Hayward Goes Public

Hayward Photo

Last Friday, Big 3 manufacturer Hayward (formally known as Hayward Holdings, Inc.) global designer, manufacturer and marketer of pool equipment and automation systems, officially went public. The move reflects the broader financial world’s growing interest in pool and spa companies, as investors take notice of the pandemic surge in pools and spas.

For a time, POOLCORP was the only publicly traded company predominantly offering pool and spa products. Last year, POOLCORP stock became a well-publicized success story as the per share value rose more than 100 percent from March to October of 2020. In that same month, Leslie’s Inc., retailer of swimming pool products and related supplies, launched its own IPO and saw a rise in stock price from an initial value of $21.97 per share.

Hayward is listed on the New York Stock Exchange under the ticker “HAYW.” On Thursday, March 11, the company commenced an initial public offering of 40,277,778 shares of its common stock, priced at $17 per share. 22,200,000 of these shares were offered by Hayward and 18,077,778 shares were offered by existing stockholders. BofA Securities, Goldman Sachs, and Nomura are underwriters on the deal.

“Over the past five years, Hayward has grown to a large global enterprise, present in all key markets,” says Stuart Baker, vice president of business development. “This IPO is the next chapter in Hayward’s growth story. By accessing the public capital markets, we will be able to accelerate our ambitious growth plans to fund both organic development of the business and new innovative technology products as well as execute on our M&A pipeline.”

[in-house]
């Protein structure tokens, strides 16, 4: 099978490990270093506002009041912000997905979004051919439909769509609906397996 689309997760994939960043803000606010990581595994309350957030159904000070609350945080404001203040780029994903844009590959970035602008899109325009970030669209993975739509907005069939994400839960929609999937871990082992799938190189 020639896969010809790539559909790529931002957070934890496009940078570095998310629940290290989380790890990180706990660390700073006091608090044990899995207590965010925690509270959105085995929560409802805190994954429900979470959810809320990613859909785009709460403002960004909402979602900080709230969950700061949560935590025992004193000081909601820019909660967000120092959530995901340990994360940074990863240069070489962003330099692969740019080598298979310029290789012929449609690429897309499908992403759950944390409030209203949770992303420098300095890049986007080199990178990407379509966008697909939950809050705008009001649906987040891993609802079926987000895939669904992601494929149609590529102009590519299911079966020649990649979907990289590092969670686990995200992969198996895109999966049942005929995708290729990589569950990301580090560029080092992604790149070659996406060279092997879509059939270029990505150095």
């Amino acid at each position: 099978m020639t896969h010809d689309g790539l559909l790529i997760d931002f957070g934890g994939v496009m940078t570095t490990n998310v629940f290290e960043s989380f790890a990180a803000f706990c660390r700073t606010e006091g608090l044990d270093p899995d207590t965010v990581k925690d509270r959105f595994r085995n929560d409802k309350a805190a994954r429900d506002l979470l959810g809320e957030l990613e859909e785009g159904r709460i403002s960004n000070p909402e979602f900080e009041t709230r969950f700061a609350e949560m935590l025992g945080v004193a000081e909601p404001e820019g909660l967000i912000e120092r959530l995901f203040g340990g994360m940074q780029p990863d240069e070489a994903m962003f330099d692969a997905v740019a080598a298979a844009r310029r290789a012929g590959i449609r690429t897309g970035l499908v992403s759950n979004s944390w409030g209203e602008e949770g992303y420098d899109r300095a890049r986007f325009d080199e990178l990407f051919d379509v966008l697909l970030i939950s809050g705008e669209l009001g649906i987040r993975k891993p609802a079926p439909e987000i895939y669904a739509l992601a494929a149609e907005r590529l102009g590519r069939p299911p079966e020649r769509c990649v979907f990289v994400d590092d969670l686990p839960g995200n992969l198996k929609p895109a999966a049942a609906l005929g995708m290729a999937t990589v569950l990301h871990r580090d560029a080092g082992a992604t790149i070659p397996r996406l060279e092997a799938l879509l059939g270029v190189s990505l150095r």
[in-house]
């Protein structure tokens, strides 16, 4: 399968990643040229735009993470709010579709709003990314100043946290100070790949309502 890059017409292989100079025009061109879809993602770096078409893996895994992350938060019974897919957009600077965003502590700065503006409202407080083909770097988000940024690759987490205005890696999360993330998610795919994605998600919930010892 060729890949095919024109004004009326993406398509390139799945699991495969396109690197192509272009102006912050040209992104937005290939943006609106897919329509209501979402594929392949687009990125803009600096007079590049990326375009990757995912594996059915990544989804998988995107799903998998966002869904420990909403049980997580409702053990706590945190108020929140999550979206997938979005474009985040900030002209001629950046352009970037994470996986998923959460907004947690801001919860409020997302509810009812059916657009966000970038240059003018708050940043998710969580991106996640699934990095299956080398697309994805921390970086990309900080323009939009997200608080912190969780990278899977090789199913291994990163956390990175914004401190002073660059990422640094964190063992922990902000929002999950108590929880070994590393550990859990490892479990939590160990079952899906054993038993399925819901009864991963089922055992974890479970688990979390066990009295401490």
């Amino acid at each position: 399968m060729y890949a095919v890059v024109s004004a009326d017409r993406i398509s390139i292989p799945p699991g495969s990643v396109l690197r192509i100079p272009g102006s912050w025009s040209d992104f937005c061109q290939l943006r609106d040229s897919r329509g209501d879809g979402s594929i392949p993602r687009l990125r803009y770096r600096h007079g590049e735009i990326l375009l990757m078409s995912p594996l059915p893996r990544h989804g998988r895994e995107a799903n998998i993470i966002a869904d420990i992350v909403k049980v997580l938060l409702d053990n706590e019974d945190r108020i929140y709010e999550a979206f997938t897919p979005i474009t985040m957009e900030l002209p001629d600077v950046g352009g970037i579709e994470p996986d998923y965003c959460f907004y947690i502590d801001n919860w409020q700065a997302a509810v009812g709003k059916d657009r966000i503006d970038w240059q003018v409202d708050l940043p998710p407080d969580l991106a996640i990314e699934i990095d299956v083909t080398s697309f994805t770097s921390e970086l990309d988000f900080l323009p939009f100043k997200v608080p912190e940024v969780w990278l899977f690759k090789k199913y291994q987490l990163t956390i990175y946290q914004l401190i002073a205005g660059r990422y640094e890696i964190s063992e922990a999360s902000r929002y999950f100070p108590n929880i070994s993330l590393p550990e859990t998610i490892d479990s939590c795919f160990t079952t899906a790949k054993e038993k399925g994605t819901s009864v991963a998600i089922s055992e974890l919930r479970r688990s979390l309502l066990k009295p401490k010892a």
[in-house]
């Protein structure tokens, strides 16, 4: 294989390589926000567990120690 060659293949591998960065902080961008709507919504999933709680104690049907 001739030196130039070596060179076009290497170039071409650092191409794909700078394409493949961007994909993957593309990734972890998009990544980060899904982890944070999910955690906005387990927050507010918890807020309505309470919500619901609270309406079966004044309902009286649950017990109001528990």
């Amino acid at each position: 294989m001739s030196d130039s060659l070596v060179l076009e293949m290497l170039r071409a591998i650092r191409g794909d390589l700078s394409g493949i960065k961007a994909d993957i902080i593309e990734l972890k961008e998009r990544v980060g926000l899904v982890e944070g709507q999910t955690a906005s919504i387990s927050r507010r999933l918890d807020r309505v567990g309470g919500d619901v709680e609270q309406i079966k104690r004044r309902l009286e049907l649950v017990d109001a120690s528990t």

Baker noted the significant advancements in pool aesthetics and operation over the last decade, pointing toward Hayward’s Omni app and eco-friendly offerings as clear differentiators for the company.

“Today, connected, smart device or voice control of pool equipment is almost a given,” he says. “And ESG-relevant products are key as pool owners look for energy efficient products like variable speed pumps or LED lighting. Consumers are also looking for environmentally sustainable products, such as salt chlorine generators or UV/Ozone/AOP natural sanitizers to reduce reliance on chemicals, while other products like cartridge filters address the desire to conserve water. The great thing about all these products is that they offer both experiential benefits and reduced cost of ownership — a real win-win for our pool owners.”

Industry demand went through the roof in 2020 with the onslaught of pool installations triggered by the pandemic. Hayward is optimistic about what’s in store for 2021 and beyond.

“The pool industry is a great space to be in. The industry has an ever-growing aftermarket, is ripe for upgrades and new innovative technologies, as well as strengthening new pool construction,” says Baker. “The outdoor living market has strong secular trends of which the pool is the centerpiece. Retiring baby boomers are investing in their properties while tech-savvy millennials are seeking a better work life balance with a greater emphasis on time outdoors with friends and family.”

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